This is where I'd hope to be on the night before I am hit by an out-of-control Guinness truck

Last night, Ronnie Lee Gardner was


Last Meals: What Would You Order?

This is where I'd hope to be on the night before I am hit by an out-of-control Guinness truck

Last night, Ronnie Lee Gardner was executed by firing squad in Utah. And while I have no particular opinion about him or the manner of his death, and have no interest in having a blog fight about capital punishment, I was interested, as always, in his last meal.

Gardner had steak, a lobster tail, apple pie, vanilla ice cream and 7 Up. That was his request. He also spent the days leading up to his execution watching the Lord of the Rings trilogy and reading Divine Justice, by David Baldacci, but I care less about the book and the movies than I do the food. Steak and lobster, apple pie with ice cream--luxury foods and comfort foods, a classically American indulgence spelled out on a tin tray. It makes me wonder how often (if at all) Gardner had eaten steak and lobster in his life prior to his last meal on earth.

Last meals are a weird thing. The tradition of feeding the condemned has been around for centuries and is a notion deeply inscribed into our understanding of crime and punishment. What's more, last meals for the non-condemned are often just as important, just as telling.

In his book Kitchen Confidential, Anthony Bourdain talks about the "Last Supper game"--the one that cooks play when they're bored, standing around pre-service smoking cigarettes or propping up the bar at night. If you knew it was coming--if you knew that you had time left for just one meal before that piano fell on you walking home--what would you choose? Author and photographer Melanie Dunea made an entire book of this question (My Last Supper, with an introduction written by Bourdain), asking 50 chefs what theirs would be. There are entire websites devoted to nothing but the last meal requests of prisoners executed for their crimes, others that branch out and ask (one assumes) non-serial-killers what they would choose.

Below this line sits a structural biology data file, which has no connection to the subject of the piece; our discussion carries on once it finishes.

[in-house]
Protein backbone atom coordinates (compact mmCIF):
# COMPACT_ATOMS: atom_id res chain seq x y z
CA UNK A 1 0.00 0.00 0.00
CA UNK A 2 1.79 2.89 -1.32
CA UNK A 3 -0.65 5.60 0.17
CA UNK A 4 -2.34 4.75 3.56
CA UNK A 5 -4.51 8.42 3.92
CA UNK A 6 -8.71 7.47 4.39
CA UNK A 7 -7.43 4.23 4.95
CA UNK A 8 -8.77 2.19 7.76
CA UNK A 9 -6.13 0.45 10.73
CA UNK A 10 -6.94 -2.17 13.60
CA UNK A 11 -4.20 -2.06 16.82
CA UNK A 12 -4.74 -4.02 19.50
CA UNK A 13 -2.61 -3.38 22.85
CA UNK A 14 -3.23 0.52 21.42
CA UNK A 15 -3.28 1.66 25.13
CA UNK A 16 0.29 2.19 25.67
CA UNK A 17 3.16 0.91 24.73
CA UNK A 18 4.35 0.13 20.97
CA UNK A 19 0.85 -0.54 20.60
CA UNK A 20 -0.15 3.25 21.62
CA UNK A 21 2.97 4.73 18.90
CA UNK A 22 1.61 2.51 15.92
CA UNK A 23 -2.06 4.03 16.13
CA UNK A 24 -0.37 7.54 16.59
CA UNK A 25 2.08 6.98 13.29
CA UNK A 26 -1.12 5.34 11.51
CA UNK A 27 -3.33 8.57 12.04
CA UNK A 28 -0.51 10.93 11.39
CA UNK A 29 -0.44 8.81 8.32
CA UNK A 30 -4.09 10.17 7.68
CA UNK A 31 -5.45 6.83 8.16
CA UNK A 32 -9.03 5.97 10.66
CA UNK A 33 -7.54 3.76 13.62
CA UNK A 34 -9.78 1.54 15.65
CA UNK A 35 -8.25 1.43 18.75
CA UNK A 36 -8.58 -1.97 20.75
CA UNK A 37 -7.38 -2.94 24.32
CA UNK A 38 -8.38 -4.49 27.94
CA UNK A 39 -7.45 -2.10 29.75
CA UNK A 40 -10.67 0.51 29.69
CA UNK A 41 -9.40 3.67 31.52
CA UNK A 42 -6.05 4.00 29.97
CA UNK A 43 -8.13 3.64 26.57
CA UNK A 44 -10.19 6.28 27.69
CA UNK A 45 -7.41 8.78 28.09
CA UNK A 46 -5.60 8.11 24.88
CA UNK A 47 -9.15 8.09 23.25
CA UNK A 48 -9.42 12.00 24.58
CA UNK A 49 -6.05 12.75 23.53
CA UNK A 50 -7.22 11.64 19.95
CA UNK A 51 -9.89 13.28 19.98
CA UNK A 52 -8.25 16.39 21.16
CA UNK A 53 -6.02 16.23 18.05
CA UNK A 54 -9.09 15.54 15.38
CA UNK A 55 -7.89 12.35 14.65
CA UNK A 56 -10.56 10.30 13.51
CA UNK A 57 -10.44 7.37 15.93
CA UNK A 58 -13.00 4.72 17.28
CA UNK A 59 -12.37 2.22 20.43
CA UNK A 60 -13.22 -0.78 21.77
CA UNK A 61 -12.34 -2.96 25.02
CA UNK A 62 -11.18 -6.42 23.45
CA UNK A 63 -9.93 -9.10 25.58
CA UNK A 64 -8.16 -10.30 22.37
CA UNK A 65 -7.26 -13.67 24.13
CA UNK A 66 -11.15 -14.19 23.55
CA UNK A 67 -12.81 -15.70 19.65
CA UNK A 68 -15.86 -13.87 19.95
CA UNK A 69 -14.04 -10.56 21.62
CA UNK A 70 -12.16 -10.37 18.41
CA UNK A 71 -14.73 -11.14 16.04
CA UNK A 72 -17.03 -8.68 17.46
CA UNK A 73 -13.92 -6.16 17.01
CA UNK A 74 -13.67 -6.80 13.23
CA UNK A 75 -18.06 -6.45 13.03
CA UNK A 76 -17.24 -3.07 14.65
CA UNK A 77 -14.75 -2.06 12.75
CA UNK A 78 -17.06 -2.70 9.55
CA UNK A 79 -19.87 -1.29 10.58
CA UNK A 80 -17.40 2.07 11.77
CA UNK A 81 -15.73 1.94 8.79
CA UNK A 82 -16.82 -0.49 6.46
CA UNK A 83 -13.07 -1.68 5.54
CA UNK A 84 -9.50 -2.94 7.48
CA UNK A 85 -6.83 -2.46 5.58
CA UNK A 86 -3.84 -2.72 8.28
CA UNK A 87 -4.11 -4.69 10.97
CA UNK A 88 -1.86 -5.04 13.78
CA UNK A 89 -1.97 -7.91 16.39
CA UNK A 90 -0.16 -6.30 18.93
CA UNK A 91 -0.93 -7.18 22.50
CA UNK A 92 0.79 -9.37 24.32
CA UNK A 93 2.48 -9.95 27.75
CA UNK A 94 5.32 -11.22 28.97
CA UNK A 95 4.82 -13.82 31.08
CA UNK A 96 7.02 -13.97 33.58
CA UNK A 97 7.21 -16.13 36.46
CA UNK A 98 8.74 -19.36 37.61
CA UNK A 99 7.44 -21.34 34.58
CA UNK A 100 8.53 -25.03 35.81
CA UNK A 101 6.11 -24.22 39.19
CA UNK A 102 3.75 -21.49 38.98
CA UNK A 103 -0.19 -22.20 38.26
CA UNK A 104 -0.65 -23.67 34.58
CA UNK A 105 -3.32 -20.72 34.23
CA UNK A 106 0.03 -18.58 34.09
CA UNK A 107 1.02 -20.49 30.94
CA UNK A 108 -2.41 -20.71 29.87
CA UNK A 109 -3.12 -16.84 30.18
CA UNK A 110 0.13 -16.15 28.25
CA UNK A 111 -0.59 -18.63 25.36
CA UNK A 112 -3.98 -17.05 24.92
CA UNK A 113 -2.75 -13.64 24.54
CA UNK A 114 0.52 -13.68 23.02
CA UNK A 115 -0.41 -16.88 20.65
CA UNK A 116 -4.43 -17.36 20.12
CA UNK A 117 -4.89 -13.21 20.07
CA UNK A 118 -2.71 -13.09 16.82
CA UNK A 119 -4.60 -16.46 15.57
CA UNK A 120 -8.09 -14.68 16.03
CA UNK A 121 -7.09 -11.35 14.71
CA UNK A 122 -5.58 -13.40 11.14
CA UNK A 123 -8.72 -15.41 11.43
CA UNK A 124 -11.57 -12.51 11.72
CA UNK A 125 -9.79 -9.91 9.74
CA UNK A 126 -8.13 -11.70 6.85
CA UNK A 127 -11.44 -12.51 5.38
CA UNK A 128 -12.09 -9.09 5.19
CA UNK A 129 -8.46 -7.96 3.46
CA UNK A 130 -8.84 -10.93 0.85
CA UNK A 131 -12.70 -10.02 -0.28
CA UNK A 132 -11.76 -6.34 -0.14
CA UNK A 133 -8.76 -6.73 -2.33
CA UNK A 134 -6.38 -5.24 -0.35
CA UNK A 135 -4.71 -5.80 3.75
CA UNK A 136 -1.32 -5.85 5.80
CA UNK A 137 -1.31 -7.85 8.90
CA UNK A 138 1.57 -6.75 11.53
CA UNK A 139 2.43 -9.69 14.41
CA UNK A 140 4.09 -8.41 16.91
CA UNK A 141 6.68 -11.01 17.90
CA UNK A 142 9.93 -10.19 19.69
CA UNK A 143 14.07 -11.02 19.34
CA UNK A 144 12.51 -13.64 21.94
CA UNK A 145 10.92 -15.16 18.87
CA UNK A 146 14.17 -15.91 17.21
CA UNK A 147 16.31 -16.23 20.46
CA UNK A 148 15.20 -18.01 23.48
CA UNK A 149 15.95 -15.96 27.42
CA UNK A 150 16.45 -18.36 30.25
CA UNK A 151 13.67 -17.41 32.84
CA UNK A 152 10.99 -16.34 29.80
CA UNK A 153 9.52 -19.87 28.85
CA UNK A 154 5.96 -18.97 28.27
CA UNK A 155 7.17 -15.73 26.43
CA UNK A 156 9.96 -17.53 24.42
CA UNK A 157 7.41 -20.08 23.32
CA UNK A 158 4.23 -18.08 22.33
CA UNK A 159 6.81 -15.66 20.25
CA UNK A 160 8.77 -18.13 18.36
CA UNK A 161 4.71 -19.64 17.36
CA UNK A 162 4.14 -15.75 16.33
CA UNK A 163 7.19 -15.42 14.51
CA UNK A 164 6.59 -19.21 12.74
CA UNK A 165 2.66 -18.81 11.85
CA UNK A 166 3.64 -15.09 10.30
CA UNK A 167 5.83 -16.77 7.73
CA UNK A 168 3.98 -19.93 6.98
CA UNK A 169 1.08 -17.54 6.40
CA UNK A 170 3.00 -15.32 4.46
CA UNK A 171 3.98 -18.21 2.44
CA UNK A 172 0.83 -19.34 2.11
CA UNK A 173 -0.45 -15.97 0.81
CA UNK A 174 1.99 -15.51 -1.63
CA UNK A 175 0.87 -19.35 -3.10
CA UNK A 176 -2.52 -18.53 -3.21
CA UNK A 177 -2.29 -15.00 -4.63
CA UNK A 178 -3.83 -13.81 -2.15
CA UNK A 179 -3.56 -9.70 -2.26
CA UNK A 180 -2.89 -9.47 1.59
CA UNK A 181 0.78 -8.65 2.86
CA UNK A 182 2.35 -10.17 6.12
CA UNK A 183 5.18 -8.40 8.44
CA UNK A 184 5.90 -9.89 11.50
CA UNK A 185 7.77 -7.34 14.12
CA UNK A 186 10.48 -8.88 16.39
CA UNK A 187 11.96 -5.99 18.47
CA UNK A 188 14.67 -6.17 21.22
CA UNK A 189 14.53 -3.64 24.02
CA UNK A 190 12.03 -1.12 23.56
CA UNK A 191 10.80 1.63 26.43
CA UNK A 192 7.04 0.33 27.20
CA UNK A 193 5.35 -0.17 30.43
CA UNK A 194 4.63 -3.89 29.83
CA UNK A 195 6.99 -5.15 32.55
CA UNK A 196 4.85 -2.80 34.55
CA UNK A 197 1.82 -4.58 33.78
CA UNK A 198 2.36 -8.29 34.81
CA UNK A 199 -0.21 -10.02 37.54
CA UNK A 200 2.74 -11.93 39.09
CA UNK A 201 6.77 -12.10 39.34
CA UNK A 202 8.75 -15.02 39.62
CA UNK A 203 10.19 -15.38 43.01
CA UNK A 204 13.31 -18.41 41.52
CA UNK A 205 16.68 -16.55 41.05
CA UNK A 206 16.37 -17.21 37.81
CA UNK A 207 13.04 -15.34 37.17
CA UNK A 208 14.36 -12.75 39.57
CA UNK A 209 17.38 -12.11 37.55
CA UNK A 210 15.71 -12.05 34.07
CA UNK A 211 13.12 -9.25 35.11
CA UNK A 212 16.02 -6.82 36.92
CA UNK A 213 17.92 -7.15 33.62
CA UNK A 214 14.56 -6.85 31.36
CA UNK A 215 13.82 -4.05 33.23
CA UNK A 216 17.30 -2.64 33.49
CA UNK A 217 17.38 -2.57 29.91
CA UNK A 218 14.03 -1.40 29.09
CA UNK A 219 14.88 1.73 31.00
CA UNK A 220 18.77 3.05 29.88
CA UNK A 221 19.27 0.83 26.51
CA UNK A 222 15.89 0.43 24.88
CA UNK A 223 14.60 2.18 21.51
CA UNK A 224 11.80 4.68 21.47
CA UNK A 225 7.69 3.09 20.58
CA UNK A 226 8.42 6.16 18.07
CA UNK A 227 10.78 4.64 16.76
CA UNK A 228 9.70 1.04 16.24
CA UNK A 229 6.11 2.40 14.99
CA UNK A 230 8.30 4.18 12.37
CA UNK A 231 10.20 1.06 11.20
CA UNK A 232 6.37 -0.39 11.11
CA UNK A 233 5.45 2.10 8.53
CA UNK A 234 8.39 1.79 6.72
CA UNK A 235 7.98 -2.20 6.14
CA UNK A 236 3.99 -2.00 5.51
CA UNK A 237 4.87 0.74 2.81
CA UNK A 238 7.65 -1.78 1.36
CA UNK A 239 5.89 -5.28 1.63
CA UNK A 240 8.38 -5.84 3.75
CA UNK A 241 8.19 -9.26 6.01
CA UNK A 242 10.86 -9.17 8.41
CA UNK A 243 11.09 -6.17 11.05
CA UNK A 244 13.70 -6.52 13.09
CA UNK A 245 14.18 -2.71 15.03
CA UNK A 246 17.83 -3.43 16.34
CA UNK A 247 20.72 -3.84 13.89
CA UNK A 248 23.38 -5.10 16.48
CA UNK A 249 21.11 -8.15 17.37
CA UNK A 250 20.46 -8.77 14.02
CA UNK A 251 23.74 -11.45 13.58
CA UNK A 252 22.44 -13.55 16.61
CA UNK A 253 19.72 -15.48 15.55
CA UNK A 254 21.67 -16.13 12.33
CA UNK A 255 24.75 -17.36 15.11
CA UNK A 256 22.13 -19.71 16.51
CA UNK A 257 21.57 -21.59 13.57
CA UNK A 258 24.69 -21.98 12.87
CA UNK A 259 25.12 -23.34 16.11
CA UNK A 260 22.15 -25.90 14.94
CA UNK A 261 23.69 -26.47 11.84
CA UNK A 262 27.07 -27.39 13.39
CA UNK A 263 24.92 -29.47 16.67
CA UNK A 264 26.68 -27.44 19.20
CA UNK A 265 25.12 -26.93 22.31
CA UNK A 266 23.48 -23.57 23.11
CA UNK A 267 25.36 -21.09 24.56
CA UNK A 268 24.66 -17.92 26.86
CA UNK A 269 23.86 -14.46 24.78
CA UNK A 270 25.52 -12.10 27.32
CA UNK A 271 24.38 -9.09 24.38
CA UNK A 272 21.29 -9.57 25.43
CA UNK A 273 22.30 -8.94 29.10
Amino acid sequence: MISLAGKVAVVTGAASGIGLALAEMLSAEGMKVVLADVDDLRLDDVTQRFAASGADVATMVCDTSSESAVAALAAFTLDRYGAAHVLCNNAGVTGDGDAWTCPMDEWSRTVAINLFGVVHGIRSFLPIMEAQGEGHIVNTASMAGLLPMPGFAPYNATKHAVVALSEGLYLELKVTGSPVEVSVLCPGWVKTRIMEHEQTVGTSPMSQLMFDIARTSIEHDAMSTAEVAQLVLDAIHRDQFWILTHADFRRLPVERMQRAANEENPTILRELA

Adolph Eichman drank half a bottle of wine--Carmel, actually, a dry, red Israeli wine, according to Wikipedia. John Wayne Gacy? A dozen fried shrimp and a bucket of KFC Original Recipe. Bourdain, for the record, would like his last meal to be at St. John, eating trotters and tails from his buddy Fergus Henderson. On death row, the most common requests appear to be for fat steaks, fried chicken and ice cream. Timothy McVeigh had two pints of mint chocolate chip. Robert Alton Harris had fried chicken, two large pizzas, ice cream, a bag of jelly beans and a pack of Camels.

As for what I'd choose, that's a cinch. I've been playing the Last Supper game for years, and was actually asked more than once, while doing interviews for my book, Cooking Dirty, what I would choose. My answer has always been the same.

Cheeseburger and fries with extra hot sauce from Schaller's in Rochester, New York. A slice of my wife Laura's meatloaf. Peppermint ice cream. And because I don't have to adhere to the rules governing items disallowed by the prison system, a pack of cigarettes and a six-pack of Genny Cream Ale to send me off gently into that good night.

Now it's your turn. Let's assume for a moment that none of us have torched a bus full of nuns and so are not sitting on death row. But still, that truck with your name on it is coming. That piano is about to fall. Fate has decreed that you've got time left for just one meal. Think carefully. Answer honestly.

So what's it going to be?

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